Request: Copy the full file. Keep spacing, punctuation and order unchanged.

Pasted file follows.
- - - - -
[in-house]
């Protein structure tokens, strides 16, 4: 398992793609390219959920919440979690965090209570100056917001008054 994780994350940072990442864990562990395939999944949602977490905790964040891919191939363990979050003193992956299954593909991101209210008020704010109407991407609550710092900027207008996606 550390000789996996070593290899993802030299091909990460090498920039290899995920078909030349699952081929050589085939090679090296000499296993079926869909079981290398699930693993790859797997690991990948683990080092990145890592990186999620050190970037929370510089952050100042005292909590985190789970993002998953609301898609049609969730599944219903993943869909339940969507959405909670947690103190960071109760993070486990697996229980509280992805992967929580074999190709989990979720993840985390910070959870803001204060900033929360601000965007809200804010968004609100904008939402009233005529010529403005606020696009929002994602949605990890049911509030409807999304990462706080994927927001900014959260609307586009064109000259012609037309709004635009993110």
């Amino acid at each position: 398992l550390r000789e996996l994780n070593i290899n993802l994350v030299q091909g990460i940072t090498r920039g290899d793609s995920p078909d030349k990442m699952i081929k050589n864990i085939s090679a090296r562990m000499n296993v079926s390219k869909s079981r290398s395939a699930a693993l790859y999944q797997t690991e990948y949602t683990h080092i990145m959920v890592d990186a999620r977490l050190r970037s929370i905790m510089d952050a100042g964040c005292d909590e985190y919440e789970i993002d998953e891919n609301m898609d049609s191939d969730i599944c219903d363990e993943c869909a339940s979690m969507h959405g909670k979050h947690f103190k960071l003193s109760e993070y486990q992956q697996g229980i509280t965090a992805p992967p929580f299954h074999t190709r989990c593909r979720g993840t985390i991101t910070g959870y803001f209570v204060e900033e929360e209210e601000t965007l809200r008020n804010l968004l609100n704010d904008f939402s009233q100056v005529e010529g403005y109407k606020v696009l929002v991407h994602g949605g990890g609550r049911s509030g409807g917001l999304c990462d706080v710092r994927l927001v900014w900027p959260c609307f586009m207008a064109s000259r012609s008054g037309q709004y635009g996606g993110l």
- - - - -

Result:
[in-house]
């Protein structure tokens, strides 16, 4: 398992793609390219959920919440979690965090209570100056917001008054 994780994350940072990442864990562990395939999944949602977490905790964040891919191939363990979050003193992956299954593909991101209210008020704010109407991407609550710092900027207008996606 550390000789996996070593290899993802030299091909990460090498920039290899995920078909030349699952081929050589085939090679090296000499296993079926869909079981290398699930693993790859797997690991990948683990080092990145890592990186999620050190970037929370510089952050100042005292909590985190789970993002998953609301898609049609969730599944219903993943869909339940969507959405909670947690103190960071109760993070486990697996229980509280992805992967929580074999190709989990979720993840985390910070959870803001204060900033929360601000965007809200804010968004609100904008939402009233005529010529403005606020696009929002994602949605990890049911509030409807999304990462706080994927927001900014959260609307586009064109000259012609037309709004635009993110």
């Amino acid at each position: 398992l550390r000789e996996l994780n070593i290899n993802l994350v030299q091909g990460i940072t090498r920039g290899d793609s995920p078909d030349k990442m699952i081929k050589n864990i085939s090679a090296r562990m000499n296993v079926s390219k869909s079981r290398s395939a699930a693993l790859y999944q797997t690991e990948y949602t683990h080092i990145m959920v890592d990186a999620r977490l050190r970037s929370i905790m510089d952050a100042g964040c005292d909590e985190y919440e789970i993002d998953e891919n609301m898609d049609s191939d969730i599944c219903d363990e993943c869909a339940s979690m969507h959405g909670k979050h947690f103190k960071l003193s109760e993070y486990q992956q697996g229980i509280t965090a992805p992967p929580f299954h074999t190709r989990c593909r979720g993840t985390i991101t910070g959870y803001f209570v204060e900033e929360e209210e601000t965007l809200r008020n804010l968004l609100n704010d904008f939402s009233q100056v005529e010529g403005y109407k606020v696009l929002v991407h994602g949605g990890g609550r049911s509030g409807g917001l999304c990462d706080v710092r994927l927001v900014w900027p959260c609307f586009m207008a064109s000259r012609s008054g037309q709004y635009g996606g993110l």